There is an unmistakable void for honest opinions and unbiased reviews of architectural speakers. If you’re building a new home or dealing with a custom installer, you’re pretty much flying blind.
Here at Audilux, we’re going to change that going forward. This post is the first of a series of in-wall and in-ceiling speaker reviews. I promise to do my best to avoid the typical audiophile sensory wankerism and offer clear and level-headed insights.
This is important since, in all likelihood, you won’t be able to demo any of these speakers yourself.
We’re going to start our new series near the very top of the food chain of in-wall speakers.
The Kef Ci-3160-RL: THX Ultra Certified
Kef speakers are manufactured in Tovil, England, just as they have been for the last sixty-plus years. While most of the industry’s component production has shifted to Asia, Kef is one of only a handful of companies to maintain control of every aspect of their supply chain by manufacturing custom drivers and electronics in-house.
If you’re not familiar with the rest of Kef’s Architectural offerings, they offer three different series that can be specified depending on the quality level desired; ER (Value), CR (Good), and QR (Best). The Ci-3160’s happily occupy a notch above the rest of the QR series and one rung below the flagship reference series.
Unboxing & First Impressions
The first thing that’s apparent when unboxing each speaker is the staggering build quality and weight. 25 lbs. is formidable by any standard, but even more so for a product that lacks a cabinet. Everything about the package exudes attention to detail and high-quality construction.
On a typical in-wall speaker a “dog” tab provides pressure at regular intervals surrounding the baffle. The tabs are tightened and sandwich the outer frame of the speaker with whatever substrate you are installing into. With the Extreme Series, KEF has opted to use a secondary frame that encompasses the entire perimeter of the unit.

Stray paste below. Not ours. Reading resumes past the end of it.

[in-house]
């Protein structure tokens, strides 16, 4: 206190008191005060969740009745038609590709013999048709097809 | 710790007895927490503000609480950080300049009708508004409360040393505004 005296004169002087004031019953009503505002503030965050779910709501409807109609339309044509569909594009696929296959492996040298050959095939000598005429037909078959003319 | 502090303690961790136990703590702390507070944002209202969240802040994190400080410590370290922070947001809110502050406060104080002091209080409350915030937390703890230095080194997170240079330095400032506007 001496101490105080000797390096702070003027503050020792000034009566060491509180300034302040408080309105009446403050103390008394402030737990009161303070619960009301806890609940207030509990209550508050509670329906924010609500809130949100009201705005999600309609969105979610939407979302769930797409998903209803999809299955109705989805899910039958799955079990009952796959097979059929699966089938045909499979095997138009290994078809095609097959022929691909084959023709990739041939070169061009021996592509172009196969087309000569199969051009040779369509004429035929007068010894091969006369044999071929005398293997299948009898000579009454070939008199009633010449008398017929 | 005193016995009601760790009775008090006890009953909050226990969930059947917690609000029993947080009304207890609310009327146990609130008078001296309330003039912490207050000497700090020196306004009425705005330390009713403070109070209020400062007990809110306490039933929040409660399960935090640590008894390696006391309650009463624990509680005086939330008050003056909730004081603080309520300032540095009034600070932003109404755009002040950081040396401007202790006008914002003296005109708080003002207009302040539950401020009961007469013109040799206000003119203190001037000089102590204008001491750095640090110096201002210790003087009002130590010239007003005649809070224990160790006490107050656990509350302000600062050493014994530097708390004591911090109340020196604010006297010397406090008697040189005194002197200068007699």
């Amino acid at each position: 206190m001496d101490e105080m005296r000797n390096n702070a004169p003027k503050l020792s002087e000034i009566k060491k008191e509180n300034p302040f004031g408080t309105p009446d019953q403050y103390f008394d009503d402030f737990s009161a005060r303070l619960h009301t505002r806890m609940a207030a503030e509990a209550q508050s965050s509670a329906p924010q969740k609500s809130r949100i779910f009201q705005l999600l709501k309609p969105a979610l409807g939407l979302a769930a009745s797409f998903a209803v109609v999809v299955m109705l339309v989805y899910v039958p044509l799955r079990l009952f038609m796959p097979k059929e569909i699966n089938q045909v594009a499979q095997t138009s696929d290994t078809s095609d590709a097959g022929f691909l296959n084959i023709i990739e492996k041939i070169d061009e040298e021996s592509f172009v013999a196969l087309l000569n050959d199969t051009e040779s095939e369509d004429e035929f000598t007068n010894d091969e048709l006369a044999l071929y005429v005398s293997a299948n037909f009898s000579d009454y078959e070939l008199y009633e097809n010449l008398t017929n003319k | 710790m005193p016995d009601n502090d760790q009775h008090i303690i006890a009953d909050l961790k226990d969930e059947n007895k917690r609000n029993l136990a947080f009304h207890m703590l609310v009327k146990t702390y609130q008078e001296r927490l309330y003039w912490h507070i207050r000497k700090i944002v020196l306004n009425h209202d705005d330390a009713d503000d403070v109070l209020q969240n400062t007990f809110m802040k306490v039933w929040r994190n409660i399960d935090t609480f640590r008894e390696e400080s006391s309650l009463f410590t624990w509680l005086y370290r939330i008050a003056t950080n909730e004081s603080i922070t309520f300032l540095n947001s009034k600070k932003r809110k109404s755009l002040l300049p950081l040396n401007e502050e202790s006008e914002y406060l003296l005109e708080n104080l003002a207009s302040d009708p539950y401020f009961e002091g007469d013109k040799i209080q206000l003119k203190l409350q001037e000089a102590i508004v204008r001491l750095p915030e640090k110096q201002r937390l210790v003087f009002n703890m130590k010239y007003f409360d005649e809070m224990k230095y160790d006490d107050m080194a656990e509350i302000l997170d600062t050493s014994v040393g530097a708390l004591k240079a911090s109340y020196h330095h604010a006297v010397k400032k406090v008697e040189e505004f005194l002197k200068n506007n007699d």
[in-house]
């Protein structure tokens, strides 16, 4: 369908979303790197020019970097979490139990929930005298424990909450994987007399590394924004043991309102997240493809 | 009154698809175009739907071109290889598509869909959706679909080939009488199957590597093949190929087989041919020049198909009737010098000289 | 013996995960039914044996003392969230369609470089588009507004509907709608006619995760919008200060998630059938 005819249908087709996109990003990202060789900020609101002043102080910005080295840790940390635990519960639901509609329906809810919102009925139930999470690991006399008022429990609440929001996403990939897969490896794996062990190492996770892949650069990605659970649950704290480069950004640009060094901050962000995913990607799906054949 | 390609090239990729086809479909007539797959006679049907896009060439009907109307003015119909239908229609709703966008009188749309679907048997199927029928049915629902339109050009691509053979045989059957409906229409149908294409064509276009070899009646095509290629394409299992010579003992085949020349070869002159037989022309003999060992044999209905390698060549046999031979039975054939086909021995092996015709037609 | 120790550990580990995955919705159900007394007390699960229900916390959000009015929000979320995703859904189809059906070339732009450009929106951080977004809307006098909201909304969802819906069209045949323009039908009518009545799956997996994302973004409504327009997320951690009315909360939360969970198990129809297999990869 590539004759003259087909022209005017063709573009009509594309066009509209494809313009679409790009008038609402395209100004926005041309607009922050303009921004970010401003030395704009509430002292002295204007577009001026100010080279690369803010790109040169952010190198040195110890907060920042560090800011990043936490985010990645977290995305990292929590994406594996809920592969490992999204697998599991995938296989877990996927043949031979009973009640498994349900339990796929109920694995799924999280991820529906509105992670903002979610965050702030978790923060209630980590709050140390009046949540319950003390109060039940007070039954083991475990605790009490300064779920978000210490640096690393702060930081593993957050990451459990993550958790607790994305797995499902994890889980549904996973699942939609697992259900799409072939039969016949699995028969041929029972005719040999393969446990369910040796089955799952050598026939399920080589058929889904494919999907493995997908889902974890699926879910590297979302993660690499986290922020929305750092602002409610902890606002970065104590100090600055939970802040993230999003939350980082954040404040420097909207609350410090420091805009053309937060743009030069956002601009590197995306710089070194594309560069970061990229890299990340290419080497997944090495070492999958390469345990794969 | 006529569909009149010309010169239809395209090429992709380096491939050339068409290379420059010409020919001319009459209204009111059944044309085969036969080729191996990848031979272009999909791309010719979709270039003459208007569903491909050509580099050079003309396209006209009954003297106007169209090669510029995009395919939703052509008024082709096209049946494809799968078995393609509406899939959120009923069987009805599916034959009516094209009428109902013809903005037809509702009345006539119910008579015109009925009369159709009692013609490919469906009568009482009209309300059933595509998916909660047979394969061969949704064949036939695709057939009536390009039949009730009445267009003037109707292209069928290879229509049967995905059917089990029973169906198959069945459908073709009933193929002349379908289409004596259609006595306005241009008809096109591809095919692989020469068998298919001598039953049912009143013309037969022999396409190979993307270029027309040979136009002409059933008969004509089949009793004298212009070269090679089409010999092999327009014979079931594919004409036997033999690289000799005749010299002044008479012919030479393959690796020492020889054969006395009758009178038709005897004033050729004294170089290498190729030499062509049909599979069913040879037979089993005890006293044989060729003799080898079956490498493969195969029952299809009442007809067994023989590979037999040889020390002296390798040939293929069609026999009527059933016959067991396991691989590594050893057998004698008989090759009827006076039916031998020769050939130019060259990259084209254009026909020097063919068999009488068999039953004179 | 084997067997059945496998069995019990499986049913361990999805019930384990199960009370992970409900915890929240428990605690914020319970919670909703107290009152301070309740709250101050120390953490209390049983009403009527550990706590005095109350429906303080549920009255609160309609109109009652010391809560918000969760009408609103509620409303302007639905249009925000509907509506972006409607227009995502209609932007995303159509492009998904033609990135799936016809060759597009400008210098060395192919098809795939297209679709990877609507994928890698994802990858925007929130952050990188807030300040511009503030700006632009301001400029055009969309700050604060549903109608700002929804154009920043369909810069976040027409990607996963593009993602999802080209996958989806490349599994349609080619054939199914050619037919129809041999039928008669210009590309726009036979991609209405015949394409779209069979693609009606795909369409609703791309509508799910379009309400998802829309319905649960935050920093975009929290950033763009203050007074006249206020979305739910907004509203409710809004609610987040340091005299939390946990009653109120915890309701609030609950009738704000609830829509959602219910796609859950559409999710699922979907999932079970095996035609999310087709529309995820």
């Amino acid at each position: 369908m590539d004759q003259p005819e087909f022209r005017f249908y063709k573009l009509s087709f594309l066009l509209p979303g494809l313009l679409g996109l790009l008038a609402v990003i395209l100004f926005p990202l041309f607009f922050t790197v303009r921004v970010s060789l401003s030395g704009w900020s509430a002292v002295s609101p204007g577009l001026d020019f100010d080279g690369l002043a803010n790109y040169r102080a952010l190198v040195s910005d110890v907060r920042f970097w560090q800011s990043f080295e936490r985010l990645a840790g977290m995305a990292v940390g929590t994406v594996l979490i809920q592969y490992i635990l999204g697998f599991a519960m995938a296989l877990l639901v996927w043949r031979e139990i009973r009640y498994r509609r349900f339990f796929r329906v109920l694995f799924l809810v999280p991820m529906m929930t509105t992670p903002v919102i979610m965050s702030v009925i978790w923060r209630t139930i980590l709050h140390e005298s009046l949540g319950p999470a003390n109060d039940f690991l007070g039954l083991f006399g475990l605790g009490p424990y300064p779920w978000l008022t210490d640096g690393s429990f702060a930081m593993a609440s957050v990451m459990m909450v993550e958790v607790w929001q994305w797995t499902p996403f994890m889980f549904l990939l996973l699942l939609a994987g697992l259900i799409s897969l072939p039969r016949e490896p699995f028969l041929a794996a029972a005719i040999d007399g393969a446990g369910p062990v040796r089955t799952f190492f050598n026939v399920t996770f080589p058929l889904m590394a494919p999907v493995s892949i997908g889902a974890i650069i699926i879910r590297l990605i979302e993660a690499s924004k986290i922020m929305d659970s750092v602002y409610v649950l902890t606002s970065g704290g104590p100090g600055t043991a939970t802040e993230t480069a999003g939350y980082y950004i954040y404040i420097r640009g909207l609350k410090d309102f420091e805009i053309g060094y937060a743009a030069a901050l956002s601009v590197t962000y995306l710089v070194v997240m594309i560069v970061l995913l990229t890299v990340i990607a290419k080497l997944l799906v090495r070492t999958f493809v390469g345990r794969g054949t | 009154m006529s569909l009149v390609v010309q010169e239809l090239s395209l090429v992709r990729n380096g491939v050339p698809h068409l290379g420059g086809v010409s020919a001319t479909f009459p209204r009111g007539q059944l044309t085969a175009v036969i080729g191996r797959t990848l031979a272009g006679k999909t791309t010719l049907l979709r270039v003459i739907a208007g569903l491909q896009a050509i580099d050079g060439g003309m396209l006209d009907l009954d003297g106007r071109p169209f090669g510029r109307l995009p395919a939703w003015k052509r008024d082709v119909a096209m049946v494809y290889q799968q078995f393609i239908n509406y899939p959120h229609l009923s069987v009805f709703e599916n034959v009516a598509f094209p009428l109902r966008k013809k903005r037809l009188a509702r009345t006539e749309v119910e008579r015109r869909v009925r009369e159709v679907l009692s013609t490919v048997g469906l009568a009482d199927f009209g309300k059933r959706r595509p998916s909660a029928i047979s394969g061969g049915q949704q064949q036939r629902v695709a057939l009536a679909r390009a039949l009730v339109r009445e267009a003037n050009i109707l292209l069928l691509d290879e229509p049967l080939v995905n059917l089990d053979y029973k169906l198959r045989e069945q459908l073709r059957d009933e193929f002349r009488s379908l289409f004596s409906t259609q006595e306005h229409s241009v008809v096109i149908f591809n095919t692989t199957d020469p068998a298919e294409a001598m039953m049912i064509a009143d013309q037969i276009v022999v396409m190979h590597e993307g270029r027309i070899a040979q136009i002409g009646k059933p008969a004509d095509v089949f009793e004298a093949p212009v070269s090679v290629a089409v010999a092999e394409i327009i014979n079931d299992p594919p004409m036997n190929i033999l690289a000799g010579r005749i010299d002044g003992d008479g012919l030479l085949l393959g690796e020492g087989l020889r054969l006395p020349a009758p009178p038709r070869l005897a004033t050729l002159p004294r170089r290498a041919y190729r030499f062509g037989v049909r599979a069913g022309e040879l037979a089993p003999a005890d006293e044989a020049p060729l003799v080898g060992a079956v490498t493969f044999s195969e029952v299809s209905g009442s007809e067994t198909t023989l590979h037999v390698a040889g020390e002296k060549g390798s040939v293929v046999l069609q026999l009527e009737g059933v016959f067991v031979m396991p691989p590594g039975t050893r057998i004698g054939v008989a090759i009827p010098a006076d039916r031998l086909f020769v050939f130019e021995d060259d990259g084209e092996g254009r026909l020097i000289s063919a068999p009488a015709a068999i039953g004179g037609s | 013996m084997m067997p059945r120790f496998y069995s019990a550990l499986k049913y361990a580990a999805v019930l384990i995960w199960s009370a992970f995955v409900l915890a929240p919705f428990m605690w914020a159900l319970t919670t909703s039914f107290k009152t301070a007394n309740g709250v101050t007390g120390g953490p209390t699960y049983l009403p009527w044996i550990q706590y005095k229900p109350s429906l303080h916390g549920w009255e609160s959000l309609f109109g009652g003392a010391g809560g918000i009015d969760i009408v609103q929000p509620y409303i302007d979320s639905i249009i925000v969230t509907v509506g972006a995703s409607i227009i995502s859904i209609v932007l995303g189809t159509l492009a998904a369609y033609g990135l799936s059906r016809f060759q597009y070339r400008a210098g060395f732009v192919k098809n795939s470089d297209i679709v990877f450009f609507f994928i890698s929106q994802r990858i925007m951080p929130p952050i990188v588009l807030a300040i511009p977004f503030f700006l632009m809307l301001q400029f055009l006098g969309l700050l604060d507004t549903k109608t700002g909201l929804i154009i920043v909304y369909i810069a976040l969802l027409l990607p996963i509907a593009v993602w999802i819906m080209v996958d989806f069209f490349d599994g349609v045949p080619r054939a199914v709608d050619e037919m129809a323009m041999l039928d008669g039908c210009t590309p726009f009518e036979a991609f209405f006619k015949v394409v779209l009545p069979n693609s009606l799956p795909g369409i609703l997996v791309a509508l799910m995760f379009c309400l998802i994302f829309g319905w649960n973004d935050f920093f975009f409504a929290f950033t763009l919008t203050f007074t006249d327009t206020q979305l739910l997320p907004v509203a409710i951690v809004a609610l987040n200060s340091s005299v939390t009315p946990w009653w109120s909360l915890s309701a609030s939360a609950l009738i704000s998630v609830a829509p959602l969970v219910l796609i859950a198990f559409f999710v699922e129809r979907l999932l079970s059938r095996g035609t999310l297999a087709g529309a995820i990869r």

This might seem like a subtle difference, but it’s one of the many details that add up to next-level performance.
Pro Tip: One side effect of this design is that the rear frame has to be slid into one side of the rough opening and then pulled back to the intended center location. This does limit how closely the speaker can be installed to any framing, so I would suggest adding at least two inches of clearance space to either side in order to facilitate a smooth install.
Stunning Good Looks
It’s no coincidence that the Ci-3160RL made the top of our list of speakers your interior designer will love. The faceplates are machined from a solid piece of aluminum that provides an undeniable bit of visual interest to your decor.
If you’re passionate about hi-fi or an unrepentant audiophile, you’re going to love the look.
In their bare form, the Kefs are an elegant conversation starter and a great excuse to put on a record. Kef also includes paint-able magnetic grills in the box if incognito is more your style.
Sonic performance is a very subjective metric, but I would describe the overall tone of the Ci3160-RL as very focused, punchy, and smooth. One of the significant benefits of using 6″ bass drivers is the very fast transient response. Sure, you’re not going to get earth-shaking low frequencies (or frankly, get much action below 60hz), but that would be a silly goal anyway.
When paired with a sub to handle ultra low-end duties, the Kefs offer an accurate representation of the frequency spectrum that’s sure to delight.
As far as the top end is concerned, the equipped Uni-Q tweeter was enjoyable despite my militant preference for smooth or warmer-sounding tweeters. (Read: I Love Ribbon Tweeters) I found it to be very musical and articulate, but it never hinted at taking my head off, even at very high volumes.
It’s very pleasantly detailed but mercifully lacks the skulking razor-sharp armament of a Babadook Klipsch horn threatening pain around every corner.
Home Theater Performance